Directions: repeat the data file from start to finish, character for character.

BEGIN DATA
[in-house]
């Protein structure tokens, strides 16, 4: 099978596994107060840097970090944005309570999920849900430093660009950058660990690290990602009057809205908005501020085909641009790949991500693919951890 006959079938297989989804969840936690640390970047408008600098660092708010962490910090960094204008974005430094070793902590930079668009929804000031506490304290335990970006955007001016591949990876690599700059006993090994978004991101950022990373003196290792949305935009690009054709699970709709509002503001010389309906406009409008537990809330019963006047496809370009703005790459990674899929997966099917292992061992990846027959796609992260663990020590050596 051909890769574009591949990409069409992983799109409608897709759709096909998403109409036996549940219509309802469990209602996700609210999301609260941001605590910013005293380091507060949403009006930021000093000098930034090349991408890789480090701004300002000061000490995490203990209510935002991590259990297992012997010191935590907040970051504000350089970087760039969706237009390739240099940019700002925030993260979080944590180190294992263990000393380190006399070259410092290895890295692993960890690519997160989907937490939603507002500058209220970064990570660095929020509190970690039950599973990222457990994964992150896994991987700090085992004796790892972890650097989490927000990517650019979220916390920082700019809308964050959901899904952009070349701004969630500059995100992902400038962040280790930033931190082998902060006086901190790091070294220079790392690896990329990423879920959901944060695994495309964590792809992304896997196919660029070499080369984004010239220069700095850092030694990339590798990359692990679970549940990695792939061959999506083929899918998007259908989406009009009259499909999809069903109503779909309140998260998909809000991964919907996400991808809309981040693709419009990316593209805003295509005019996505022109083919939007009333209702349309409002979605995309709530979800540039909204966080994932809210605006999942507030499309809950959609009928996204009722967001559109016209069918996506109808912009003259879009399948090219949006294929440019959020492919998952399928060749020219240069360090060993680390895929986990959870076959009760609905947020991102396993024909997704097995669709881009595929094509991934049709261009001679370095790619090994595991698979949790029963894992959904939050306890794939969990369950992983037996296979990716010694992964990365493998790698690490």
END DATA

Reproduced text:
[in-house]
């Protein structure tokens, strides 16, 4: 099978596994107060840097970090944005309570999920849900430093660009950058660990690290990602009057809205908005501020085909641009790949991500693919951890 006959079938297989989804969840936690640390970047408008600098660092708010962490910090960094204008974005430094070793902590930079668009929804000031506490304290335990970006955007001016591949990876690599700059006993090994978004991101950022990373003196290792949305935009690009054709699970709709509002503001010389309906406009409008537990809330019963006047496809370009703005790459990674899929997966099917292992061992990846027959796609992260663990020590050596 051909890769574009591949990409069409992983799109409608897709759709096909998403109409036996549940219509309802469990209602996700609210999301609260941001605590910013005293380091507060949403009006930021000093000098930034090349991408890789480090701004300002000061000490995490203990209510935002991590259990297992012997010191935590907040970051504000350089970087760039969706237009390739240099940019700002925030993260979080944590180190294992263990000393380190006399070259410092290895890295692993960890690519997160989907937490939603507002500058209220970064990570660095929020509190970690039950599973990222457990994964992150896994991987700090085992004796790892972890650097989490927000990517650019979220916390920082700019809308964050959901899904952009070349701004969630500059995100992902400038962040280790930033931190082998902060006086901190790091070294220079790392690896990329990423879920959901944060695994495309964590792809992304896997196919660029070499080369984004010239220069700095850092030694990339590798990359692990679970549940990695792939061959999506083929899918998007259908989406009009009259499909999809069903109503779909309140998260998909809000991964919907996400991808809309981040693709419009990316593209805003295509005019996505022109083919939007009333209702349309409002979605995309709530979800540039909204966080994932809210605006999942507030499309809950959609009928996204009722967001559109016209069918996506109808912009003259879009399948090219949006294929440019959020492919998952399928060749020219240069360090060993680390895929986990959870076959009760609905947020991102396993024909997704097995669709881009595929094509991934049709261009001679370095790619090994595991698979949790029963894992959904939050306890794939969990369950992983037996296979990716010694992964990365493998790698690490």